Lucinda Holliday, partner and head of family & divorce at Blaser Mills Law, highlights the need to end legal aid barriers for domestic violence victims and what you should do if you cannot access support
Domestic abuse or violence in a relationship can be harrowing, confidence-destroying, and life-altering, but it is frighteningly common. As many as one in four women and one in six men will suffer from domestic violence at some time in their lives, and the latest ONS figures show that, in the year ending March 2019, an estimated 2.4million adults aged 16 to 74 years experienced domestic abuse in the last year (1.6million women and 786,000 men).
The issue has become only more prevalent during the coronavirus pandemic, with the reported incidence of domestic violence and deaths resulting from it rising during lockdown. As such, the need to end legal aid barriers for domestic violence victims has never been greater.
What is legal aid?
Legal aid can help meet the costs of legal advice, family mediation and representation in a court or tribunal. It sees the government provide money to help pay for your case, which comes from the Community Legal Services Fund [CLS] and is administered by the Legal Aid Agency [LAA].
Unfortunately, legal aid solicitors are very hard to come by and, added to this, in order to qualify for legal aid support, you will usually need to show that the problem is serious and you cannot afford to pay for legal costs. You could, for example, potentially get legal aid if you or your family is at risk of abuse or serious harm.
Why is access to legal aid support so limited?
Access to legal aid support is limited for a number of reasons, not least because a large number of established solicitors are giving up legal aid work, and government cuts mean there are not enough young lawyers entering fields of law covered by legal aid.
In addition, legal aid support for domestic abuse victims is not straightforward and is subject to a means test of both income and capital. As a result, about one in five women who suffer domestic violence do not qualify for the support because they are deemed to have “capital” – even if they cannot access it.
A victim’s “capital” can include any equity held in their home and often means many victims cannot get the help they need because of the value of their home, even though they are unable to sell the property to release funds because it is jointly owned by their abuser. Recently there has also been an increasing number of domestic abuse victims missing out on legal aid because their income is just above the threshold.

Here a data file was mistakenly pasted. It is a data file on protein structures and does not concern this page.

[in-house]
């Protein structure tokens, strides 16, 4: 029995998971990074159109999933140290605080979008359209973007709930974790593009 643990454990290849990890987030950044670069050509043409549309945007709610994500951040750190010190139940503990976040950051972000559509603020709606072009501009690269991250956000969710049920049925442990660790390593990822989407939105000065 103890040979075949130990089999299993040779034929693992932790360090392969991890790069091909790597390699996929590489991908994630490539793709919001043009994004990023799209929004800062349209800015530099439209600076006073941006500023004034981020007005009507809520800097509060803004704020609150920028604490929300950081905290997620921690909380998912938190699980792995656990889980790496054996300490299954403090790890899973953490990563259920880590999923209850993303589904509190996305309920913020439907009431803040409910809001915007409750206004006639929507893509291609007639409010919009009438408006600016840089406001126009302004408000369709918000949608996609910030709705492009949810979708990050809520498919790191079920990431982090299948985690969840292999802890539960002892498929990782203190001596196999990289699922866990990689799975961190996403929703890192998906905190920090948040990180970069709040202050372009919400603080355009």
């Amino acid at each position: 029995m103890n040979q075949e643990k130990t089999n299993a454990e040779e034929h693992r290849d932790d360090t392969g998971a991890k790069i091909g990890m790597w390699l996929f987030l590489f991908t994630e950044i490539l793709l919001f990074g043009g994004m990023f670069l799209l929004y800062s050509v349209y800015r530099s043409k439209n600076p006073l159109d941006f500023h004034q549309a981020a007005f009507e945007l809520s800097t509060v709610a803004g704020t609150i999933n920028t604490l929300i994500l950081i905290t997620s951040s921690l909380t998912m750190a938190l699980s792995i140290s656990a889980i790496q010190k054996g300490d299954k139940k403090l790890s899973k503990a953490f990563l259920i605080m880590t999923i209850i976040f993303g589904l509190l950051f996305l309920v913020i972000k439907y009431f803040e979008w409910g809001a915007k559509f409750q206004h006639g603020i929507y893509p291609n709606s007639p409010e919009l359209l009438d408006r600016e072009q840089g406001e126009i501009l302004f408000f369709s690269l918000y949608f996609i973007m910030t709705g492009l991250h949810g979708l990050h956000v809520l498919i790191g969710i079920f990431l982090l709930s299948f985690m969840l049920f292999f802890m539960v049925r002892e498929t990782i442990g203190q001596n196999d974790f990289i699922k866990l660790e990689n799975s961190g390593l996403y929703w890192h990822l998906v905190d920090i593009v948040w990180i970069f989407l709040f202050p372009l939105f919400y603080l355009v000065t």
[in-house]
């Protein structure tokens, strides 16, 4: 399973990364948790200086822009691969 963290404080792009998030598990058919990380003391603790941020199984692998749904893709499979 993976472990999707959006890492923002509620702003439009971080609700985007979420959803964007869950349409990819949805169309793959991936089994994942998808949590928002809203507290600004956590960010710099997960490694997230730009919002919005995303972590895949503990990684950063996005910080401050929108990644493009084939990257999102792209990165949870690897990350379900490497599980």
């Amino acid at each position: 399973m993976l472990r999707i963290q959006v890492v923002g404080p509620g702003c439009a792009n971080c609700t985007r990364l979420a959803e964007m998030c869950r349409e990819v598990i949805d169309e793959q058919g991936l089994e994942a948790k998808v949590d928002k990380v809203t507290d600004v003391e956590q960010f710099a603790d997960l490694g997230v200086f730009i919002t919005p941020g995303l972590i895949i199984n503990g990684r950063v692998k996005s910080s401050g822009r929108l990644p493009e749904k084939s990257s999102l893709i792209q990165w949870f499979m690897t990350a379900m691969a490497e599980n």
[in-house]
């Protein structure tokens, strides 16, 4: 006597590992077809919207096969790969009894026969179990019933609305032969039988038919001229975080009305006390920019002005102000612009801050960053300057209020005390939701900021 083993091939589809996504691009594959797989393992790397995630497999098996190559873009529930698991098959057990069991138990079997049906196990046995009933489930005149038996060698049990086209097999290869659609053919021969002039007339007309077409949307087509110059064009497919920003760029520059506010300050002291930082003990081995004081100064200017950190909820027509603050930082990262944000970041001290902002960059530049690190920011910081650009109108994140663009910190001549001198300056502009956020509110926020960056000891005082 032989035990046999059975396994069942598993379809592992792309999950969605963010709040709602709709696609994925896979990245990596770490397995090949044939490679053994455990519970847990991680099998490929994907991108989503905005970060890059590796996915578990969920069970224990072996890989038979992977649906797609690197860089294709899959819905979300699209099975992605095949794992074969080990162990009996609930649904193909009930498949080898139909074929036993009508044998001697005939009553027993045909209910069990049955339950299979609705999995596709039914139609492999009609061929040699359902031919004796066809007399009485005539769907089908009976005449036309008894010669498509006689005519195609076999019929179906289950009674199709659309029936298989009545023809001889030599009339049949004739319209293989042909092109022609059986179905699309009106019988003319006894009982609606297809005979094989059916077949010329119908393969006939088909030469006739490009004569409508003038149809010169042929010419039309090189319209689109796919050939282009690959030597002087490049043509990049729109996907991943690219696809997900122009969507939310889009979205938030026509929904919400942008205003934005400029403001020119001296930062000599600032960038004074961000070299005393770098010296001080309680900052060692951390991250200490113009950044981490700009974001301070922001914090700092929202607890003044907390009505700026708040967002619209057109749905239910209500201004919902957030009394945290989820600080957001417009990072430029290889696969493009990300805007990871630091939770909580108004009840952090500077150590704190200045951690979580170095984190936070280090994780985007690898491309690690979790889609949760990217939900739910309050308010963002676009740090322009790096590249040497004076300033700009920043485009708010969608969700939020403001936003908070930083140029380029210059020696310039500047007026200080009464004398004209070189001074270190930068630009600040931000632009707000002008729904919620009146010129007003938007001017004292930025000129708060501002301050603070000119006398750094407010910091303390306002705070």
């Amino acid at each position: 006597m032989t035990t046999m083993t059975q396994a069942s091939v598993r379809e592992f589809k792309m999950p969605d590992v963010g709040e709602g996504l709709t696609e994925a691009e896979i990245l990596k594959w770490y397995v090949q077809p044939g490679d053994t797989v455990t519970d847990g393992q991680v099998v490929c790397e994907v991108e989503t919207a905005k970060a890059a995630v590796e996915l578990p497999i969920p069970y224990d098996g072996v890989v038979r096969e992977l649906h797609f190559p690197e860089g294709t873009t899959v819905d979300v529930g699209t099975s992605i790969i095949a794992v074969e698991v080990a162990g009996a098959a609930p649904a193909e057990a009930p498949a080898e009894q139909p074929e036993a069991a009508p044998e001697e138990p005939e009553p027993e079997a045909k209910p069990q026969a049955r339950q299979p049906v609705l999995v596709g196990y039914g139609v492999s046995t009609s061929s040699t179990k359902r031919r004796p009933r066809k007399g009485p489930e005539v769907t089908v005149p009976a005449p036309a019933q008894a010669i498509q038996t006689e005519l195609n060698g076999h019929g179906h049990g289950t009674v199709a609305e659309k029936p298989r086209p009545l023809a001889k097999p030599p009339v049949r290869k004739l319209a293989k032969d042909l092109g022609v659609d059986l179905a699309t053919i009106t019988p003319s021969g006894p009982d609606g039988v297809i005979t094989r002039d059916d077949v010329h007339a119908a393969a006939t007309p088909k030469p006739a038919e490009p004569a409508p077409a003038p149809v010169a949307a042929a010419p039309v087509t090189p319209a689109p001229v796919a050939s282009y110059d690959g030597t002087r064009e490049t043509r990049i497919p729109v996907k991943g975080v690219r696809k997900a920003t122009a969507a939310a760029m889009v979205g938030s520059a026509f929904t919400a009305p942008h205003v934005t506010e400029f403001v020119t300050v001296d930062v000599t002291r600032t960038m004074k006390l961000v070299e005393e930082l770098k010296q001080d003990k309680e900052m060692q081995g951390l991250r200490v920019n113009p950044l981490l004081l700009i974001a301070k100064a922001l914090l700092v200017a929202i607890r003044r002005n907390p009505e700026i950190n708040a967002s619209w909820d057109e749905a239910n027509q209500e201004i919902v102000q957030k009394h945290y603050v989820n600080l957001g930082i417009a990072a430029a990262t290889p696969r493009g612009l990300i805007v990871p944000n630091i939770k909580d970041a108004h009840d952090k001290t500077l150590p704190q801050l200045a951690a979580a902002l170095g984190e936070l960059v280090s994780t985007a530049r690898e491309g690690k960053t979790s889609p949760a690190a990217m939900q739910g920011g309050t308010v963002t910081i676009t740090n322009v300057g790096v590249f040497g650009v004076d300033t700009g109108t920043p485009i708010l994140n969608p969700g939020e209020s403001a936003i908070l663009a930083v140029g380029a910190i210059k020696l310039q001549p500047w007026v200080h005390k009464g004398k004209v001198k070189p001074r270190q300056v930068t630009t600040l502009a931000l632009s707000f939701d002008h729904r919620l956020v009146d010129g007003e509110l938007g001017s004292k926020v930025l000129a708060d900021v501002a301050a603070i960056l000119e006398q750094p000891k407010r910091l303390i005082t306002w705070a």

What is the government doing about the issue?
In February 2019, the Ministry of Justice promised to conduct a review to “assess the effectiveness with which the means-testing arrangements appropriately protect access to justice, particularly with respect to those who are vulnerable”. The review was going to include a look at capital thresholds for domestic violence victims, however, in June 2020, it was confirmed it had been temporarily paused due to Covid-19, meaning the various thresholds within the means test have not been updated since 2009.
Pending this review and a potential reform, in order to protect victims and ensure they are not forced to give up on their rights to justice, it is important that they explore their options.
What steps should domestic abuse victims take if they are struggling to get legal representation?
All victims of domestic abuse should be able to access support to keep themselves safe, exercise their rights to their property, children, access to justice and to rebuild their lives, however, lack of support can prohibit their ability to safely leave an abusive relationship.
As mentioned, nowadays there are a limited number of firms and solicitors that can offer legal aid support, and experiencing domestic abuse can be devastating enough without the added worry of how to access legal representation.
Those suffering abuse should not be discouraged from getting the vital legal help they need because of their financial situation, and victims struggling to access counsel and representation may be better off exploring alternative avenues instead of relying on legal aid.
If you find yourself in this position, you should start by speaking to a qualified family lawyer who will look at your unique circumstances and determine the best way forward to ensure you are not left to fight your case alone.
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